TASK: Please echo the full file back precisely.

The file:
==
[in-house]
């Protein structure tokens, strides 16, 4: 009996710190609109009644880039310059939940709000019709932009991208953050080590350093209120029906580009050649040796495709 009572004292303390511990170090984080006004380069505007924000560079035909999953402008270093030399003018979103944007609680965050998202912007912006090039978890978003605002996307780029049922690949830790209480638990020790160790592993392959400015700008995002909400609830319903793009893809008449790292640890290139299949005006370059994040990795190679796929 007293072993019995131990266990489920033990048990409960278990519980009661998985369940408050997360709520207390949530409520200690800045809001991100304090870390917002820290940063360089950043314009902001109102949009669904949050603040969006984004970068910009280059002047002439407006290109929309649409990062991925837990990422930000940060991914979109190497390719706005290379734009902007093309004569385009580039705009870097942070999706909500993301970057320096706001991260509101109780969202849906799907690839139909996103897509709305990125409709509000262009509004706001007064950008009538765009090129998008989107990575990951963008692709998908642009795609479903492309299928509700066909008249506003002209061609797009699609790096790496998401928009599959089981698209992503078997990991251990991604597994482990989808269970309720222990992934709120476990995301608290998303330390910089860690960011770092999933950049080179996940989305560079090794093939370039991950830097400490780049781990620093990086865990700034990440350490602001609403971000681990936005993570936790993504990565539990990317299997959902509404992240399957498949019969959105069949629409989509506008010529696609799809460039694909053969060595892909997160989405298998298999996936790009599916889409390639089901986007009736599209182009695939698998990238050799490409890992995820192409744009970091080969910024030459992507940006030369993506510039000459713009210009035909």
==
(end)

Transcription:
[in-house]
């Protein structure tokens, strides 16, 4: 009996710190609109009644880039310059939940709000019709932009991208953050080590350093209120029906580009050649040796495709 009572004292303390511990170090984080006004380069505007924000560079035909999953402008270093030399003018979103944007609680965050998202912007912006090039978890978003605002996307780029049922690949830790209480638990020790160790592993392959400015700008995002909400609830319903793009893809008449790292640890290139299949005006370059994040990795190679796929 007293072993019995131990266990489920033990048990409960278990519980009661998985369940408050997360709520207390949530409520200690800045809001991100304090870390917002820290940063360089950043314009902001109102949009669904949050603040969006984004970068910009280059002047002439407006290109929309649409990062991925837990990422930000940060991914979109190497390719706005290379734009902007093309004569385009580039705009870097942070999706909500993301970057320096706001991260509101109780969202849906799907690839139909996103897509709305990125409709509000262009509004706001007064950008009538765009090129998008989107990575990951963008692709998908642009795609479903492309299928509700066909008249506003002209061609797009699609790096790496998401928009599959089981698209992503078997990991251990991604597994482990989808269970309720222990992934709120476990995301608290998303330390910089860690960011770092999933950049080179996940989305560079090794093939370039991950830097400490780049781990620093990086865990700034990440350490602001609403971000681990936005993570936790993504990565539990990317299997959902509404992240399957498949019969959105069949629409989509506008010529696609799809460039694909053969060595892909997160989405298998298999996936790009599916889409390639089901986007009736599209182009695939698998990238050799490409890992995820192409744009970091080969910024030459992507940006030369993506510039000459713009210009035909």